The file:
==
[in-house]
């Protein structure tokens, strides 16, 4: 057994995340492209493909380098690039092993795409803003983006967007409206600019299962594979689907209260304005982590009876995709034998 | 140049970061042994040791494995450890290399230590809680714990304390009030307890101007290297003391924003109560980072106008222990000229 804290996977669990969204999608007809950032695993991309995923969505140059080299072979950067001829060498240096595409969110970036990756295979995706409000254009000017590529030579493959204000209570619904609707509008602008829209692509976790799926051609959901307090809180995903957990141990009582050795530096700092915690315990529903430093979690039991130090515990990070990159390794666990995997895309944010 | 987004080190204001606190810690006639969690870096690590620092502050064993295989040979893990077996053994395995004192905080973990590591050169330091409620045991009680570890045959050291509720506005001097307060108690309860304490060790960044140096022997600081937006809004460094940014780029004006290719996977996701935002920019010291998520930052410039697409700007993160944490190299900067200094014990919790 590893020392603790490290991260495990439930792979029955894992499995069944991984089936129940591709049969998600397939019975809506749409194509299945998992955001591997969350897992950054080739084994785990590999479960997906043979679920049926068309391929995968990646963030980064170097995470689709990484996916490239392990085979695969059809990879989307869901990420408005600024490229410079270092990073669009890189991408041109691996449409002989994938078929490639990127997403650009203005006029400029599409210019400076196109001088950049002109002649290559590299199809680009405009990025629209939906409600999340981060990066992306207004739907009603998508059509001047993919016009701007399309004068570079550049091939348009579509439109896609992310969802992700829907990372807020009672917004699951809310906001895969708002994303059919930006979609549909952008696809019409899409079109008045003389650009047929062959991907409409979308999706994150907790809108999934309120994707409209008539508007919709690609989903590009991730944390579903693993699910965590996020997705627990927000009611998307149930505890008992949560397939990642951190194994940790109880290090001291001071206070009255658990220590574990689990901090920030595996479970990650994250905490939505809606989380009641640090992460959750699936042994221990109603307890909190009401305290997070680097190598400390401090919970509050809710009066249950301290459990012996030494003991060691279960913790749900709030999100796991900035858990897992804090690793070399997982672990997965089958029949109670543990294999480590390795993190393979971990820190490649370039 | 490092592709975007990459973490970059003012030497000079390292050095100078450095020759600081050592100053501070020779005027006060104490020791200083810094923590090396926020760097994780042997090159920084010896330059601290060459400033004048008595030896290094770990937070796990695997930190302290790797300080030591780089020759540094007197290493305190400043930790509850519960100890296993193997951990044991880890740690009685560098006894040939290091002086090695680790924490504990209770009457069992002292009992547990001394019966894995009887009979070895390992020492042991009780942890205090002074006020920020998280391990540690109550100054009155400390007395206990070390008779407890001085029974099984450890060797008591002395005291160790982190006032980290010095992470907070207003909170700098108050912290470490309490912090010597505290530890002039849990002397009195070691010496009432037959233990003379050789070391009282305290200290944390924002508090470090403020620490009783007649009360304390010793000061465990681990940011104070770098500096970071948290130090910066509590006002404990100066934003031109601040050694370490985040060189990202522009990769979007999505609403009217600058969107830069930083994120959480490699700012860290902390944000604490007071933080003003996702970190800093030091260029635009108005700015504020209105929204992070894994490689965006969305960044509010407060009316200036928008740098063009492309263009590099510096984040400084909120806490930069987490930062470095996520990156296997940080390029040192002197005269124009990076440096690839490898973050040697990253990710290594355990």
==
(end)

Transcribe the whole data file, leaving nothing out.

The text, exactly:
[in-house]
């Protein structure tokens, strides 16, 4: 057994995340492209493909380098690039092993795409803003983006967007409206600019299962594979689907209260304005982590009876995709034998 | 140049970061042994040791494995450890290399230590809680714990304390009030307890101007290297003391924003109560980072106008222990000229 804290996977669990969204999608007809950032695993991309995923969505140059080299072979950067001829060498240096595409969110970036990756295979995706409000254009000017590529030579493959204000209570619904609707509008602008829209692509976790799926051609959901307090809180995903957990141990009582050795530096700092915690315990529903430093979690039991130090515990990070990159390794666990995997895309944010 | 987004080190204001606190810690006639969690870096690590620092502050064993295989040979893990077996053994395995004192905080973990590591050169330091409620045991009680570890045959050291509720506005001097307060108690309860304490060790960044140096022997600081937006809004460094940014780029004006290719996977996701935002920019010291998520930052410039697409700007993160944490190299900067200094014990919790 590893020392603790490290991260495990439930792979029955894992499995069944991984089936129940591709049969998600397939019975809506749409194509299945998992955001591997969350897992950054080739084994785990590999479960997906043979679920049926068309391929995968990646963030980064170097995470689709990484996916490239392990085979695969059809990879989307869901990420408005600024490229410079270092990073669009890189991408041109691996449409002989994938078929490639990127997403650009203005006029400029599409210019400076196109001088950049002109002649290559590299199809680009405009990025629209939906409600999340981060990066992306207004739907009603998508059509001047993919016009701007399309004068570079550049091939348009579509439109896609992310969802992700829907990372807020009672917004699951809310906001895969708002994303059919930006979609549909952008696809019409899409079109008045003389650009047929062959991907409409979308999706994150907790809108999934309120994707409209008539508007919709690609989903590009991730944390579903693993699910965590996020997705627990927000009611998307149930505890008992949560397939990642951190194994940790109880290090001291001071206070009255658990220590574990689990901090920030595996479970990650994250905490939505809606989380009641640090992460959750699936042994221990109603307890909190009401305290997070680097190598400390401090919970509050809710009066249950301290459990012996030494003991060691279960913790749900709030999100796991900035858990897992804090690793070399997982672990997965089958029949109670543990294999480590390795993190393979971990820190490649370039 | 490092592709975007990459973490970059003012030497000079390292050095100078450095020759600081050592100053501070020779005027006060104490020791200083810094923590090396926020760097994780042997090159920084010896330059601290060459400033004048008595030896290094770990937070796990695997930190302290790797300080030591780089020759540094007197290493305190400043930790509850519960100890296993193997951990044991880890740690009685560098006894040939290091002086090695680790924490504990209770009457069992002292009992547990001394019966894995009887009979070895390992020492042991009780942890205090002074006020920020998280391990540690109550100054009155400390007395206990070390008779407890001085029974099984450890060797008591002395005291160790982190006032980290010095992470907070207003909170700098108050912290470490309490912090010597505290530890002039849990002397009195070691010496009432037959233990003379050789070391009282305290200290944390924002508090470090403020620490009783007649009360304390010793000061465990681990940011104070770098500096970071948290130090910066509590006002404990100066934003031109601040050694370490985040060189990202522009990769979007999505609403009217600058969107830069930083994120959480490699700012860290902390944000604490007071933080003003996702970190800093030091260029635009108005700015504020209105929204992070894994490689965006969305960044509010407060009316200036928008740098063009492309263009590099510096984040400084909120806490930069987490930062470095996520990156296997940080390029040192002197005269124009990076440096690839490898973050040697990253990710290594355990």